High costs of land is making developers unable to supply homes that are truly needed to solve the housing crisis. According to a leading developer, land prices specifically need to be reduced by 25% to 35% to meet Ireland’s real demand for housing.
The development company, O’Flynn Group is currently developing 1,600 new housing units across 11 sites in Dublin and Cork. O’Flynn Group’s chief executive, Michael Flynn stated that Ireland’s residential construction activity may be nearing a plateau. He reasons his statement because of restricting limits of supplying homes, ranging from mortgage lending limits to skill shortages in construction. Regulation serves as another limiting factor in supplying homes.
According to O’Flynn, the real demand for housing is twice the amount developers are able to deliver. He continues to denote that if artificial restrictions are not limited, and demand for affordable housing is not met than the housing crisis will only continue. Lastly, he noted that more households will be forced into the rental sector with out the hope of saving if the trends previously described continue.
O’Flynn was prompted to speak out after economists suggested that Ireland’s top developers may be scaling back plans, even though supply is now close to meeting demand. This viewpoint is supported through a prominent slowdown in growth in property prices, decrease in planning permissions and declining rate of hiring construction workers.
Supply of completed housing units has been shown to drastically increase since 2014, according to recent CSO data. However, estimating future demand can not be easily measured and is subject to opinion and interpretation.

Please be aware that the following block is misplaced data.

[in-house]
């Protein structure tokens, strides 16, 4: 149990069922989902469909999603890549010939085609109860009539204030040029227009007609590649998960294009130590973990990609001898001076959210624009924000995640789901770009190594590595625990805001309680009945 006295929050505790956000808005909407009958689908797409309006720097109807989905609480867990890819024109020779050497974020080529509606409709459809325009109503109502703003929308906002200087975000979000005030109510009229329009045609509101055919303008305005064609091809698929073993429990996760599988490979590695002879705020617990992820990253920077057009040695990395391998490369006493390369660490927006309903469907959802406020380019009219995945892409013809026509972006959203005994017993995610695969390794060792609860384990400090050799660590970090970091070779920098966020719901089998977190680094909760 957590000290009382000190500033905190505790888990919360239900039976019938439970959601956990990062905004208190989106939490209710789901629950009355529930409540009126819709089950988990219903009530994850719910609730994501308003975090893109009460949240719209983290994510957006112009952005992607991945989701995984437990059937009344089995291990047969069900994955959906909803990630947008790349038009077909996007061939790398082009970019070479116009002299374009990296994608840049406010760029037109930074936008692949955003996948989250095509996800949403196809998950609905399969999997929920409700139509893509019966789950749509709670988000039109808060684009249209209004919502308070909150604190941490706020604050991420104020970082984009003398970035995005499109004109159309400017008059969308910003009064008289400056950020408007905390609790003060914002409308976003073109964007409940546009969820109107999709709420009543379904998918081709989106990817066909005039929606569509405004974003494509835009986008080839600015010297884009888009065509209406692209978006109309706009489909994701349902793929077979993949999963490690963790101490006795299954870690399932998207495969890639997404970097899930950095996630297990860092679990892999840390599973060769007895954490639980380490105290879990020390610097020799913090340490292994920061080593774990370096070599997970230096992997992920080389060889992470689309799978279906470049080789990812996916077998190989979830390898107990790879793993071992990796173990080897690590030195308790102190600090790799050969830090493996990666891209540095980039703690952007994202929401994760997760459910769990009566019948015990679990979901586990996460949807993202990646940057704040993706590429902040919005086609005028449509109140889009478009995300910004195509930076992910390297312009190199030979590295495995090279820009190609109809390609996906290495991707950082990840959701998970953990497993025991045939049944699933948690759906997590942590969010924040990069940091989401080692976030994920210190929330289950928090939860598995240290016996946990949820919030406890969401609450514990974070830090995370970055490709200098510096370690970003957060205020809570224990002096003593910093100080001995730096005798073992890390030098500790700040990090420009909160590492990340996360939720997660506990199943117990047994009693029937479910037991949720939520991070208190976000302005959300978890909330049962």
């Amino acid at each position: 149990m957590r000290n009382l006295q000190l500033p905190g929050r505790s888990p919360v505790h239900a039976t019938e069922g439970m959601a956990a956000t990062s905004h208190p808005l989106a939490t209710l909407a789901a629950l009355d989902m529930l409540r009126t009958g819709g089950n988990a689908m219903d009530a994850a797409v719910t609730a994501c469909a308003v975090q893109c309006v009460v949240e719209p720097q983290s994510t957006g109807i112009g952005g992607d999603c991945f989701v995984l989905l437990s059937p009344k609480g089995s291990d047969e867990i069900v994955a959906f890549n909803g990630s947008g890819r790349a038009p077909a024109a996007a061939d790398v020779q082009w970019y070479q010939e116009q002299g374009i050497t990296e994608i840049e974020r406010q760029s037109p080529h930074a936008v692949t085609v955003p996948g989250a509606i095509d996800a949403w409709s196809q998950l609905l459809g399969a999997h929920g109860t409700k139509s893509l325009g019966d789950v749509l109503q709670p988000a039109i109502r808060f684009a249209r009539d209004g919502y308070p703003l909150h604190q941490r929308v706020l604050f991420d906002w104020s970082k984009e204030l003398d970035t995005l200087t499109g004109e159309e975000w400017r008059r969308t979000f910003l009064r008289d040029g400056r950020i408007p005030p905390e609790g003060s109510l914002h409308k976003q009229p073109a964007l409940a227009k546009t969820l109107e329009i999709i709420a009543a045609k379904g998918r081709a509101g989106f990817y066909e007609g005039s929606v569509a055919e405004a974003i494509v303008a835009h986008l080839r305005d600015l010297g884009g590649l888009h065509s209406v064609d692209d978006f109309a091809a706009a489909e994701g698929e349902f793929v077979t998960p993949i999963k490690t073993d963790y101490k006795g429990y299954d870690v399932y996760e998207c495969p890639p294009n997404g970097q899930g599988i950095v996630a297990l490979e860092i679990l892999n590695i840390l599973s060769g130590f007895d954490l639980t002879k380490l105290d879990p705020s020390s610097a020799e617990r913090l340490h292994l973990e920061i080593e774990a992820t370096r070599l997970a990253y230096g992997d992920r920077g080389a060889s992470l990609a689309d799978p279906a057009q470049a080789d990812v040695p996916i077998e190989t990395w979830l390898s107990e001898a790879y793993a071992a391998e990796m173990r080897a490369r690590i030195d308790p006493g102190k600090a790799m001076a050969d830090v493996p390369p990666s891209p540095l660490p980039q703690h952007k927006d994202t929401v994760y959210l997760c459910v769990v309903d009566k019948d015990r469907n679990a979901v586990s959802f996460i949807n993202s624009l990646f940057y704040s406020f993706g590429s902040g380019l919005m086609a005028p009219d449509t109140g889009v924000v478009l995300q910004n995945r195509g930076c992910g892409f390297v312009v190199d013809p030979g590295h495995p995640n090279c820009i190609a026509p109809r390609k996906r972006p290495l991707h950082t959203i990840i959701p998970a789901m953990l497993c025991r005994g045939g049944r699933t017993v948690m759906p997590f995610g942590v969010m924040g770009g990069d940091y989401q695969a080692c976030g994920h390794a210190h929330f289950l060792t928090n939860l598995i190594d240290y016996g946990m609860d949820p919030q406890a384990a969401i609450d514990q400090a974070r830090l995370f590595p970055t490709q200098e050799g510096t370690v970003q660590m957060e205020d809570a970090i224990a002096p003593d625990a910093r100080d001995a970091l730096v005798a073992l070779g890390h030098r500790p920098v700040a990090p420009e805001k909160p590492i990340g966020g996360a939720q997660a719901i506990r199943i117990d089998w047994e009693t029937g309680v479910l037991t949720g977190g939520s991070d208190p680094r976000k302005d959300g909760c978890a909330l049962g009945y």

The director of research at Savills, John McCartney noted that residential completions should amount to 22,500 units by the end of 2019. This number is an immense increase from 18,000 units completed in 2018. In 2017, the number of units completed amounted to 14,400. McCartney said that output levels may level out in the next year, which is far below the forecasted demand in housing. The supply of housing has been seen to increase constantly, but in order to meet growing demands, the rate of increase in supply of housing units must also continue to increase.
Builders who plan on increasing their output must seek to increase planning permissions, building workers and sites. However, after the last 5 years of strong expansion, there is now small growth in construction employment across the past 9 months. Furthermore, planning permissions have decrease and the rate of land scales could be diminishing. There is a lack of suitable and available resources to developers to supply affordable housing that resembles real demand.